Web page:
PhD: The importance of the Biodiversity – Ecosystem Functioning (BEF) relationship for resilience and vulnerability of marine exploited fish populations to climate change and fisheries exploitation

Universität Hamburg, Germany, invites applications for a Research Associate for the project “MARine MAnagement and Ecosystem Dynamics under climate change [MARmaED]”. MARmaED is an international and interdisciplinary network that unifies specific and complementary competences in marine sciences from Norway, Finland, Denmark, the Netherlands, Germany and France to investigate how the cumulative stress from biodiversity loss, climate change and harvesting will affect Europe’s complex marine systems and the consequences for optimal resource management.

The project’s main aim is to investigate how combined anthropogenic and climatic changes affect different harvested ecosystems (terrestrial, freshwater, and marine – particularly, but not only, in Arctic regions) and how management strategies can be improved to ensure sustainable exploitation and resilience. MARmaED will provide salary for 15 PhD projects.

The specific PhD project of this position will investigate “The importance of the Biodiversity – Ecosystem Functioning (BEF) relationship for resilience and vulnerability of marine exploited fish populations to climate change and fisheries exploitation.” According to theory high levels of biodiversity positively affect important ecosystem functions such as production, trophic interactions and elemental cycling. Stability in the provision of these ecosystem functions may maintain resilience and hence low vulnerability of marine populations to the effects of climate change and fisheries exploitation. Biodiversity will hence regulate or mediate the importance of external drivers and eventually determine the ecosystem services that humanity needs for their well-being.

The project will explore (1) the existence of the theoretical biodiversity (taxonomic and functional) ecosystem functioning (BEF) relationship, (2) how variability in the BEF relationship is related to resilience/vulnerability of fish populations, and (3) how climate change and exploitation affect the relationship between biodiversity and fish populations. Modern statistical techniques such as Generalised Linear and Additive Mixed Modelling (GLM, GAM) as well as Hierarchical Multi-Level Modelling (HMLM) approaches will be applied to case studies for marine systems with different and contrasting species richness levels. Candidate systems are the Central Baltic Sea (species poor), the North Sea (species rich) and the Barents Sea (species poor).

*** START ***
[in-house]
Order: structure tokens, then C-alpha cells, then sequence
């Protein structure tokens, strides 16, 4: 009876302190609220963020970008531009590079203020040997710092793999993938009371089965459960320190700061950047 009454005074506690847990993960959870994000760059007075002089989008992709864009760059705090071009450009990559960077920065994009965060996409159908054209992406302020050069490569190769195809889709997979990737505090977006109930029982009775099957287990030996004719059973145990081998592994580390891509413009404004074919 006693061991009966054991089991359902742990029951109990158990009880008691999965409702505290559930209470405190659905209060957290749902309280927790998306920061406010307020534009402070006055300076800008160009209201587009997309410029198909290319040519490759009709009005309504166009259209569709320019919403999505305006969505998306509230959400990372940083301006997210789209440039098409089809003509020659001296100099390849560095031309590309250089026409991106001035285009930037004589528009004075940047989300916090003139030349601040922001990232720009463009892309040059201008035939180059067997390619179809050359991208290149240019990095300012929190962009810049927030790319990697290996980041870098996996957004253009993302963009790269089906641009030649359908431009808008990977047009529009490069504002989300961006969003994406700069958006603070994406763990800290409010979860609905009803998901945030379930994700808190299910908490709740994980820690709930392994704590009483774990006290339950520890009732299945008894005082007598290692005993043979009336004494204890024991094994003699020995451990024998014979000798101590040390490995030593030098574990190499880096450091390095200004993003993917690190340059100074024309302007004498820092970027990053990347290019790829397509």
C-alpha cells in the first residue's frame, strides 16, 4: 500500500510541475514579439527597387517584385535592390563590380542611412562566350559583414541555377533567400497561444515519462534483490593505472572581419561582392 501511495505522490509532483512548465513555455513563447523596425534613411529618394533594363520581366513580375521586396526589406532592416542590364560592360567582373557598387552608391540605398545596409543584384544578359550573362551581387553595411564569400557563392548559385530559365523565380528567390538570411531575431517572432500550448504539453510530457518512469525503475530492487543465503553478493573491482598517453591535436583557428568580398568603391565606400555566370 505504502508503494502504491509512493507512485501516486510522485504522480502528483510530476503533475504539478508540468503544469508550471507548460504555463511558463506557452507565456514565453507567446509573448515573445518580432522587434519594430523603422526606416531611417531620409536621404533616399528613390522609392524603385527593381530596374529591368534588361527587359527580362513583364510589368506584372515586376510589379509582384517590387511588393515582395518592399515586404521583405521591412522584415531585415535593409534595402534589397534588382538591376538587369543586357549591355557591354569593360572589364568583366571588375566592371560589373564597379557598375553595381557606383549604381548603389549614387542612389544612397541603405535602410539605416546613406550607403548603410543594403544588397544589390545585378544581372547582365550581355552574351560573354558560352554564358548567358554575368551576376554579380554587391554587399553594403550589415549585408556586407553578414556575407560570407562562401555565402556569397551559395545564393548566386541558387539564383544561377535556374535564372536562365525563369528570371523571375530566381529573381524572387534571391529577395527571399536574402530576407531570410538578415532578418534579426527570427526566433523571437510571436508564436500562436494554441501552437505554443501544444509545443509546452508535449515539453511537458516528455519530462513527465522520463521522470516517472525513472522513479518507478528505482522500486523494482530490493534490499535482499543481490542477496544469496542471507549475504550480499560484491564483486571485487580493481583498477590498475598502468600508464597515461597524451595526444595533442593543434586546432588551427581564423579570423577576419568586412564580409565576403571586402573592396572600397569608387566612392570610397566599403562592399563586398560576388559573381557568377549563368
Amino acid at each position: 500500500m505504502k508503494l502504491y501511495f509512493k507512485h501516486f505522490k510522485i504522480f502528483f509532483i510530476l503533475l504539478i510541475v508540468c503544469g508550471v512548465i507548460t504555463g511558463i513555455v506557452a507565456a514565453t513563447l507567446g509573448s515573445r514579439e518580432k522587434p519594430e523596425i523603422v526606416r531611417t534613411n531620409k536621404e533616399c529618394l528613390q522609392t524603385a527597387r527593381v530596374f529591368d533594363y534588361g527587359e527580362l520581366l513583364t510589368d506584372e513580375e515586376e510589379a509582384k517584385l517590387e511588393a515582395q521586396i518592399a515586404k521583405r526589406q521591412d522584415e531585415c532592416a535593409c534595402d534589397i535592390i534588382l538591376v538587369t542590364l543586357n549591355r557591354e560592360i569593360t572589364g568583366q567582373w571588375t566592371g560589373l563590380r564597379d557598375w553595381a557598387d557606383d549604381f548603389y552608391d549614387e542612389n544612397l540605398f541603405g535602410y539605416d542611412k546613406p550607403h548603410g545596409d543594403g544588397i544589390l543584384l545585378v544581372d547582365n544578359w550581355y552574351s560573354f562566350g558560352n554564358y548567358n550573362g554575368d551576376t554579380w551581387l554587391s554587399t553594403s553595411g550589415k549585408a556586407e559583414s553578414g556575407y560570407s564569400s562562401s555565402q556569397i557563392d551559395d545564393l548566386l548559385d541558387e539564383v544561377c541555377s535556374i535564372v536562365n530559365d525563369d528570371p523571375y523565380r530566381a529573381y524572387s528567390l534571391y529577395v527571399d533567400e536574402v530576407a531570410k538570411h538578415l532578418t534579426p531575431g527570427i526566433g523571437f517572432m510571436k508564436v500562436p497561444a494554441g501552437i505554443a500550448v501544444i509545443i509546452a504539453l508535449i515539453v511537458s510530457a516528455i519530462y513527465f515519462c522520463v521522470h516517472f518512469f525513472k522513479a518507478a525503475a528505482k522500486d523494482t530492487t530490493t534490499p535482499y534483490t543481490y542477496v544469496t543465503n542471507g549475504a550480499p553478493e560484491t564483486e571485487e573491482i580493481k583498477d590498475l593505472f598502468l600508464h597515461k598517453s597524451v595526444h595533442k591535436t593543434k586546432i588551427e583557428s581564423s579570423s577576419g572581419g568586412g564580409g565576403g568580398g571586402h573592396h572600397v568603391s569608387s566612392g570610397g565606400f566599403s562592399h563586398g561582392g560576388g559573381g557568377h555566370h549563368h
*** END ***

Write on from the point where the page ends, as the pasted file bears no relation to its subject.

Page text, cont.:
During the course of the PhD project, the candidate will have three mandatory secondments: 1) In Denmark at the National Institute of Aquatic Resources-Technical University of Denmark (DTU Aqua) to work on time-series modelling techniques; 2) in Finland at the Åbo Akademi University to work on functional diversity measurements, and 3) at the World Wide Fund for Nature in Hamburg to work on the science-policy interface.

A university degree in a relevant subject. Candidates for these fellowships must fulfill the requirements of eligibility dictated by the European Union. Specifically the candidate should not have been resident in the host country (i.e. Germany) for more than 12 months during the last 36 months before the start of the PhD project. In addition, the candidate cannot have research experience longer than 4 years.

We seek a candidate with a background in marine ecology/fisheries ecology and strong numerical skills and interests, specifically in statistical modelling using the statistical analysis and programming language R. The purpose of the fellowship is research training leading to the successful completion of a PhD degree.

Application deadline: 15 October 2015

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